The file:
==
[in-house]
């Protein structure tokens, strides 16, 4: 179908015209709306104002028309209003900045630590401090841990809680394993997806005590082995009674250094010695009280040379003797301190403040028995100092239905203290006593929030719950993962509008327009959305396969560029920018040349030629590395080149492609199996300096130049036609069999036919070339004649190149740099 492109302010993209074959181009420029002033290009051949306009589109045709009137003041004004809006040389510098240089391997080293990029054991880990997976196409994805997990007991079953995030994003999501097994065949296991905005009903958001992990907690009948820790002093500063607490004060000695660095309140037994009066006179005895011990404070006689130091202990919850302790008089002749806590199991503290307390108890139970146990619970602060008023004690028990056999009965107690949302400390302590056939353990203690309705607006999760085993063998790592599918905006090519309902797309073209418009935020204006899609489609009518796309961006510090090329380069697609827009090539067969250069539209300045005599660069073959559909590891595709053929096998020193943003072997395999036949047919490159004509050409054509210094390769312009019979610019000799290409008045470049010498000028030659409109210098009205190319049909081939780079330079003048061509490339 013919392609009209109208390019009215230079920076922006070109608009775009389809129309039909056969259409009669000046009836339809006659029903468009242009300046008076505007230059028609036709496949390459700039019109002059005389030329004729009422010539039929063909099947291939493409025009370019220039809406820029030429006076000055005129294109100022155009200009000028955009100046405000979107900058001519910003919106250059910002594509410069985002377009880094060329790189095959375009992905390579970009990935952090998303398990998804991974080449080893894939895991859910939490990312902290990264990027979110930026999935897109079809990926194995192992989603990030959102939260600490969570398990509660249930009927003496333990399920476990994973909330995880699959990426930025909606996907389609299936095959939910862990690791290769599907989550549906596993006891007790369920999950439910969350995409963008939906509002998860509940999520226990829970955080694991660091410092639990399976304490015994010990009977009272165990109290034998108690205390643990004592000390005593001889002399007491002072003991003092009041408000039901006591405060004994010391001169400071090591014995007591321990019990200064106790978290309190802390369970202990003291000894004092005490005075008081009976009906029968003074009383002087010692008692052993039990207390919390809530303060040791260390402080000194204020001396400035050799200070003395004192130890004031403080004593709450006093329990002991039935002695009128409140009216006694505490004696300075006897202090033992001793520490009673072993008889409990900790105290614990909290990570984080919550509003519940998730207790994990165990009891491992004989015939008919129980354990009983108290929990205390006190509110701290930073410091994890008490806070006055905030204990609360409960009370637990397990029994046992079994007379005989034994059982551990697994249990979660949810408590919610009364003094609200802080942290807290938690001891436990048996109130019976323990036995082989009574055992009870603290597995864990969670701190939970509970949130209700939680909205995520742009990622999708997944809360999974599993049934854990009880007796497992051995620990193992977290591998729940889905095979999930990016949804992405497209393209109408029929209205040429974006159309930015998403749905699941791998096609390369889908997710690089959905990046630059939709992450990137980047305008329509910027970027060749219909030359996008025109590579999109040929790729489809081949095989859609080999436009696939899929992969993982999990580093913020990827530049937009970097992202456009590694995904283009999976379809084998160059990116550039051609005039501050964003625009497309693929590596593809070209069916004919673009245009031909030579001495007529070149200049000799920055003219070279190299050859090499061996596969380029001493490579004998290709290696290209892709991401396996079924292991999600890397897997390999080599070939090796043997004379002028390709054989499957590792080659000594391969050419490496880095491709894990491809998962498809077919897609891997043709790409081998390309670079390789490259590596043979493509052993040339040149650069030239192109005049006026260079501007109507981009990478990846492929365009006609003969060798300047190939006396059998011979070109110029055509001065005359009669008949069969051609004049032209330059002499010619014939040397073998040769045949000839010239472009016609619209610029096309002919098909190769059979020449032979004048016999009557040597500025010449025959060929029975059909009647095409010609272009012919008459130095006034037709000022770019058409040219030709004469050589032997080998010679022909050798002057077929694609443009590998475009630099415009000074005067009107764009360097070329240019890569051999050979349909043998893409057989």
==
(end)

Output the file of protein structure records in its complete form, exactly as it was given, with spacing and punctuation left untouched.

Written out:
[in-house]
């Protein structure tokens, strides 16, 4: 179908015209709306104002028309209003900045630590401090841990809680394993997806005590082995009674250094010695009280040379003797301190403040028995100092239905203290006593929030719950993962509008327009959305396969560029920018040349030629590395080149492609199996300096130049036609069999036919070339004649190149740099 492109302010993209074959181009420029002033290009051949306009589109045709009137003041004004809006040389510098240089391997080293990029054991880990997976196409994805997990007991079953995030994003999501097994065949296991905005009903958001992990907690009948820790002093500063607490004060000695660095309140037994009066006179005895011990404070006689130091202990919850302790008089002749806590199991503290307390108890139970146990619970602060008023004690028990056999009965107690949302400390302590056939353990203690309705607006999760085993063998790592599918905006090519309902797309073209418009935020204006899609489609009518796309961006510090090329380069697609827009090539067969250069539209300045005599660069073959559909590891595709053929096998020193943003072997395999036949047919490159004509050409054509210094390769312009019979610019000799290409008045470049010498000028030659409109210098009205190319049909081939780079330079003048061509490339 013919392609009209109208390019009215230079920076922006070109608009775009389809129309039909056969259409009669000046009836339809006659029903468009242009300046008076505007230059028609036709496949390459700039019109002059005389030329004729009422010539039929063909099947291939493409025009370019220039809406820029030429006076000055005129294109100022155009200009000028955009100046405000979107900058001519910003919106250059910002594509410069985002377009880094060329790189095959375009992905390579970009990935952090998303398990998804991974080449080893894939895991859910939490990312902290990264990027979110930026999935897109079809990926194995192992989603990030959102939260600490969570398990509660249930009927003496333990399920476990994973909330995880699959990426930025909606996907389609299936095959939910862990690791290769599907989550549906596993006891007790369920999950439910969350995409963008939906509002998860509940999520226990829970955080694991660091410092639990399976304490015994010990009977009272165990109290034998108690205390643990004592000390005593001889002399007491002072003991003092009041408000039901006591405060004994010391001169400071090591014995007591321990019990200064106790978290309190802390369970202990003291000894004092005490005075008081009976009906029968003074009383002087010692008692052993039990207390919390809530303060040791260390402080000194204020001396400035050799200070003395004192130890004031403080004593709450006093329990002991039935002695009128409140009216006694505490004696300075006897202090033992001793520490009673072993008889409990900790105290614990909290990570984080919550509003519940998730207790994990165990009891491992004989015939008919129980354990009983108290929990205390006190509110701290930073410091994890008490806070006055905030204990609360409960009370637990397990029994046992079994007379005989034994059982551990697994249990979660949810408590919610009364003094609200802080942290807290938690001891436990048996109130019976323990036995082989009574055992009870603290597995864990969670701190939970509970949130209700939680909205995520742009990622999708997944809360999974599993049934854990009880007796497992051995620990193992977290591998729940889905095979999930990016949804992405497209393209109408029929209205040429974006159309930015998403749905699941791998096609390369889908997710690089959905990046630059939709992450990137980047305008329509910027970027060749219909030359996008025109590579999109040929790729489809081949095989859609080999436009696939899929992969993982999990580093913020990827530049937009970097992202456009590694995904283009999976379809084998160059990116550039051609005039501050964003625009497309693929590596593809070209069916004919673009245009031909030579001495007529070149200049000799920055003219070279190299050859090499061996596969380029001493490579004998290709290696290209892709991401396996079924292991999600890397897997390999080599070939090796043997004379002028390709054989499957590792080659000594391969050419490496880095491709894990491809998962498809077919897609891997043709790409081998390309670079390789490259590596043979493509052993040339040149650069030239192109005049006026260079501007109507981009990478990846492929365009006609003969060798300047190939006396059998011979070109110029055509001065005359009669008949069969051609004049032209330059002499010619014939040397073998040769045949000839010239472009016609619209610029096309002919098909190769059979020449032979004048016999009557040597500025010449025959060929029975059909009647095409010609272009012919008459130095006034037709000022770019058409040219030709004469050589032997080998010679022909050798002057077929694609443009590998475009630099415009000074005067009107764009360097070329240019890569051999050979349909043998893409057989």